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Say no to bans and taxes on your grocery bags.

August 30, 2012

This is a news release from the Bag the Ban Web Site.

I am in support of Plastic Bags

Say no to bans and taxes on your grocery bags.

Bag the Ban

Say no to bans and taxes on your grocery bags.

Plastic bags are problem solvers. They are 100 percent recyclable, can be reused for many purposes around the home and fuel a growing green industry in America. Policies seeking to ban or tax these bags are not only based on misinformation, they negatively impact businesses, jobs and families across the U.S.

Think you know the facts about plastic bags?

Plastic bags are recyclable.

Plastic bags are 100 percent recyclable. Nine out of 10 consumers reuse their plastic bags for multiple household uses, like picking up pet waste. Recycled plastic bags are used to make new plastic bags and building products, such as backyard decks, playground equipment and fences.

Plastic bags are the most convenient, environmentally-friendly choice at the checkout.

On a per bag basis, plastic grocery bags are the best checkout option for our environment. Plastic bags are more resource efficient, take up less landfill space and generate fewer greenhouse gas emissions. If consumers lose their choice of plastic bags at checkout or are forced to pay for them, people will purchase thicker garbage bags, introducing even more plastic into the environment.

Reusable bags have been found to contain e. coli or other food borne bacteria.

When tested, 12 percent of reusable bags contain e. coli and about 50 percent contained other foodborne bacteria. Not to mention, nearly 40 percent of reusable bags tested in 2011 contained amounts of toxic lead that exceeded the allowable limit.

Plastic bags are made out of natural gas.

American plastic bags are made from natural gas, NOT oil. In the U.S., 85 percent of the raw material used to make plastic bags is produced from natural gas.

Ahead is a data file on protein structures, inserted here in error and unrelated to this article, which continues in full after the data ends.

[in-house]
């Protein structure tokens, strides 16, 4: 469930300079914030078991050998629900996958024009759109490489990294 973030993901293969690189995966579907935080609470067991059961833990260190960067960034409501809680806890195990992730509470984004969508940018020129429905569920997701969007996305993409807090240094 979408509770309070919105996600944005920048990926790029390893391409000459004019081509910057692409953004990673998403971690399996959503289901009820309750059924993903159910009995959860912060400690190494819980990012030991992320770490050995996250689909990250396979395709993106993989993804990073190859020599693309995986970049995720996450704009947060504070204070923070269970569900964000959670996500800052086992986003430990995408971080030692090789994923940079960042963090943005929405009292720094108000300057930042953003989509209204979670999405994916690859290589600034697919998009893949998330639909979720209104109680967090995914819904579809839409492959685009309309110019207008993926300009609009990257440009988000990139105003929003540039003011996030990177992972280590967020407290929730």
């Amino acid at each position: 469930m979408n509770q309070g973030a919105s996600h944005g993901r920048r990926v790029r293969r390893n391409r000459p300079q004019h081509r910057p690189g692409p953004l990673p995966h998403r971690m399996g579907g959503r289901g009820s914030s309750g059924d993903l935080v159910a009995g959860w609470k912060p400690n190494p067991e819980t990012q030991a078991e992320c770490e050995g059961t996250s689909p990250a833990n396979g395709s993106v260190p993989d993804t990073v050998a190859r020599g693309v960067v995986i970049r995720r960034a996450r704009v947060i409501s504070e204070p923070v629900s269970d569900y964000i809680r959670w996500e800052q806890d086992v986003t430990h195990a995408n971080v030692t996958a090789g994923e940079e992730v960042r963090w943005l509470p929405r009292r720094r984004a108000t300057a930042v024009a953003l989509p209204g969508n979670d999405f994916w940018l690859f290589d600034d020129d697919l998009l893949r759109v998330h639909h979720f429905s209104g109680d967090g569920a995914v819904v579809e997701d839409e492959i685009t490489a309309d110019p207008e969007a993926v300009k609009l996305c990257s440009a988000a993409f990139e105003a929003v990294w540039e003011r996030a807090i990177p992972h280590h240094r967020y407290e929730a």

Plastic bags do not make a significant portion of the U.S. waste stream.

Retail plastic bags are only one small fraction of the litter problem, less than 0.5 percent of the U.S. municipal solid waste stream. Solving the larger litter problem isn’t about banning grocery plastic bags. The solution is to create new opportunities for recycling all plastics.

Now that you have been given the answers:

Click the link below to take the test and sign the petition.

What’s Your Plastic Bag IQ?

Watch our video

Bag the ban. Say no to bans and taxes on your grocery bags.

Practice Safe Sacks

“You know plastic grocery bags are better for the economy and environment than reusable bags – but did you know they’re also the best option for your health? When your transporting food or gifts, make sure to use clean bags, because you might be giving more than joy this holiday season.”


  1. Check out my new blog:

    On my blog I have a downloads menu item. If you click on that there are a number of papers that I have written that can be downloaded.

    One paper titled “Negative Health and Environmental Impacts of Reusable Shopping Bags” deals with the health issues more extensively than you did in the article above. For example, in addition to bacteria, viruses and virus transmission with reusable shopping bags could make other sick. Also, people who have AIDS or a suppressed immune system may be more sensitive to bacteria in reusable bags then people who have normal immune systems. About 20% of the population fit in this category.

    Also, when bag bans are implemented people always complain about all those plastic bags that end up in the landfill. But they have never stopped to calculate all the stuff going into a landfill after a plastic carryout bag ban compared to before. It would surprise you to know that 3.5 times the amount of material goes into the landfill post ban than pre ban. Those plastic carryout bags are sure looking good. see my article titled “Fact Sheet – Landfill Impacts” for the details and the calculations.

    There is much more.

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